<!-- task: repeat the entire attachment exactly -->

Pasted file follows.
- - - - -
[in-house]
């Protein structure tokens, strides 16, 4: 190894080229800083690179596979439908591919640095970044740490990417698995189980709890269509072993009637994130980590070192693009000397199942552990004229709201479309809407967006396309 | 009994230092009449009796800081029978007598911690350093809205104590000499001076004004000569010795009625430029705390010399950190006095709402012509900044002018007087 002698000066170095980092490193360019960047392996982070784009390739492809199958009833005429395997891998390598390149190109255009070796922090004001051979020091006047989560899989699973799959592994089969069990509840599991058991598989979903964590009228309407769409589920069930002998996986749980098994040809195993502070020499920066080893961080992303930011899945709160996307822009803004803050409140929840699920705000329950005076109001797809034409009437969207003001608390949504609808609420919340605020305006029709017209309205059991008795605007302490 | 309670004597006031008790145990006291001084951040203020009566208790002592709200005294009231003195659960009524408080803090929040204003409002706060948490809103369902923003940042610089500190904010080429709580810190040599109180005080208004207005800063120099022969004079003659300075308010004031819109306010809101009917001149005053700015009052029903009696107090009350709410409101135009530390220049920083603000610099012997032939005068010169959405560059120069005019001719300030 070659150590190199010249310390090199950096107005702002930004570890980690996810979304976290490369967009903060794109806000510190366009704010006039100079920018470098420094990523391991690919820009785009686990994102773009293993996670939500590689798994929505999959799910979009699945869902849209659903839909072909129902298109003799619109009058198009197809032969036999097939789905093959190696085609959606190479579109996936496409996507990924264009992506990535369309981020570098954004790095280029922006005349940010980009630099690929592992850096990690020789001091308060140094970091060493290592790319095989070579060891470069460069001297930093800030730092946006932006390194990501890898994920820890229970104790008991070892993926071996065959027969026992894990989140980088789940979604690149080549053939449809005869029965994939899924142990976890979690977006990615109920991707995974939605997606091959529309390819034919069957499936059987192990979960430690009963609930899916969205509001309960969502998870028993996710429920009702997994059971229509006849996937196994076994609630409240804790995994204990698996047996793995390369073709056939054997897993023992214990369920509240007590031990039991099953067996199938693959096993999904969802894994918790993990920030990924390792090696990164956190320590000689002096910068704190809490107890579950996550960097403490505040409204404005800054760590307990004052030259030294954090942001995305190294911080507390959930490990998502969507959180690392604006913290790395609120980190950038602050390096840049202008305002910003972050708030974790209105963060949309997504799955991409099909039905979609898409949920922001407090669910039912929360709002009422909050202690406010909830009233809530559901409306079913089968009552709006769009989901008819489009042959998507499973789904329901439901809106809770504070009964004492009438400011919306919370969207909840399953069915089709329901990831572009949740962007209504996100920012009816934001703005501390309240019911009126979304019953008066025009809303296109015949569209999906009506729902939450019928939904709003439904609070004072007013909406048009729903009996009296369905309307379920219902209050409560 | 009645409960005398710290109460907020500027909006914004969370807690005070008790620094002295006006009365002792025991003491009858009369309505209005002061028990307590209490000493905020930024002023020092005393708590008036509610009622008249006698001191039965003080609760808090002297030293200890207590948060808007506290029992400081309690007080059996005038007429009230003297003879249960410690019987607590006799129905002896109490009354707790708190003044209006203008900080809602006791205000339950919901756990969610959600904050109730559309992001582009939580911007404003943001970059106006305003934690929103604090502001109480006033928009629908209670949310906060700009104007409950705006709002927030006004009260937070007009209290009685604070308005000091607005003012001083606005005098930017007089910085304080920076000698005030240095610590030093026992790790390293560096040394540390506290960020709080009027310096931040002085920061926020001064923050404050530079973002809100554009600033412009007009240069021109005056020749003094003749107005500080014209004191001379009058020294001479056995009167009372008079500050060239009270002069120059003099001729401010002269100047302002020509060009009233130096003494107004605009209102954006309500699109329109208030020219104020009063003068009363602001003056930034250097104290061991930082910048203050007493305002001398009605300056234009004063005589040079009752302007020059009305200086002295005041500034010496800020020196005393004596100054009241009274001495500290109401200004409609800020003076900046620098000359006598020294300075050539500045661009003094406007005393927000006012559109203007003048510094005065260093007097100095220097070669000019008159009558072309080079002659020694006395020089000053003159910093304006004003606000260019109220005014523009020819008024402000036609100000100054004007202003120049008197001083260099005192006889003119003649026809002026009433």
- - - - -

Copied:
[in-house]
């Protein structure tokens, strides 16, 4: 190894080229800083690179596979439908591919640095970044740490990417698995189980709890269509072993009637994130980590070192693009000397199942552990004229709201479309809407967006396309 | 009994230092009449009796800081029978007598911690350093809205104590000499001076004004000569010795009625430029705390010399950190006095709402012509900044002018007087 002698000066170095980092490193360019960047392996982070784009390739492809199958009833005429395997891998390598390149190109255009070796922090004001051979020091006047989560899989699973799959592994089969069990509840599991058991598989979903964590009228309407769409589920069930002998996986749980098994040809195993502070020499920066080893961080992303930011899945709160996307822009803004803050409140929840699920705000329950005076109001797809034409009437969207003001608390949504609808609420919340605020305006029709017209309205059991008795605007302490 | 309670004597006031008790145990006291001084951040203020009566208790002592709200005294009231003195659960009524408080803090929040204003409002706060948490809103369902923003940042610089500190904010080429709580810190040599109180005080208004207005800063120099022969004079003659300075308010004031819109306010809101009917001149005053700015009052029903009696107090009350709410409101135009530390220049920083603000610099012997032939005068010169959405560059120069005019001719300030 070659150590190199010249310390090199950096107005702002930004570890980690996810979304976290490369967009903060794109806000510190366009704010006039100079920018470098420094990523391991690919820009785009686990994102773009293993996670939500590689798994929505999959799910979009699945869902849209659903839909072909129902298109003799619109009058198009197809032969036999097939789905093959190696085609959606190479579109996936496409996507990924264009992506990535369309981020570098954004790095280029922006005349940010980009630099690929592992850096990690020789001091308060140094970091060493290592790319095989070579060891470069460069001297930093800030730092946006932006390194990501890898994920820890229970104790008991070892993926071996065959027969026992894990989140980088789940979604690149080549053939449809005869029965994939899924142990976890979690977006990615109920991707995974939605997606091959529309390819034919069957499936059987192990979960430690009963609930899916969205509001309960969502998870028993996710429920009702997994059971229509006849996937196994076994609630409240804790995994204990698996047996793995390369073709056939054997897993023992214990369920509240007590031990039991099953067996199938693959096993999904969802894994918790993990920030990924390792090696990164956190320590000689002096910068704190809490107890579950996550960097403490505040409204404005800054760590307990004052030259030294954090942001995305190294911080507390959930490990998502969507959180690392604006913290790395609120980190950038602050390096840049202008305002910003972050708030974790209105963060949309997504799955991409099909039905979609898409949920922001407090669910039912929360709002009422909050202690406010909830009233809530559901409306079913089968009552709006769009989901008819489009042959998507499973789904329901439901809106809770504070009964004492009438400011919306919370969207909840399953069915089709329901990831572009949740962007209504996100920012009816934001703005501390309240019911009126979304019953008066025009809303296109015949569209999906009506729902939450019928939904709003439904609070004072007013909406048009729903009996009296369905309307379920219902209050409560 | 009645409960005398710290109460907020500027909006914004969370807690005070008790620094002295006006009365002792025991003491009858009369309505209005002061028990307590209490000493905020930024002023020092005393708590008036509610009622008249006698001191039965003080609760808090002297030293200890207590948060808007506290029992400081309690007080059996005038007429009230003297003879249960410690019987607590006799129905002896109490009354707790708190003044209006203008900080809602006791205000339950919901756990969610959600904050109730559309992001582009939580911007404003943001970059106006305003934690929103604090502001109480006033928009629908209670949310906060700009104007409950705006709002927030006004009260937070007009209290009685604070308005000091607005003012001083606005005098930017007089910085304080920076000698005030240095610590030093026992790790390293560096040394540390506290960020709080009027310096931040002085920061926020001064923050404050530079973002809100554009600033412009007009240069021109005056020749003094003749107005500080014209004191001379009058020294001479056995009167009372008079500050060239009270002069120059003099001729401010002269100047302002020509060009009233130096003494107004605009209102954006309500699109329109208030020219104020009063003068009363602001003056930034250097104290061991930082910048203050007493305002001398009605300056234009004063005589040079009752302007020059009305200086002295005041500034010496800020020196005393004596100054009241009274001495500290109401200004409609800020003076900046620098000359006598020294300075050539500045661009003094406007005393927000006012559109203007003048510094005065260093007097100095220097070669000019008159009558072309080079002659020694006395020089000053003159910093304006004003606000260019109220005014523009020819008024402000036609100000100054004007202003120049008197001083260099005192006889003119003649026809002026009433």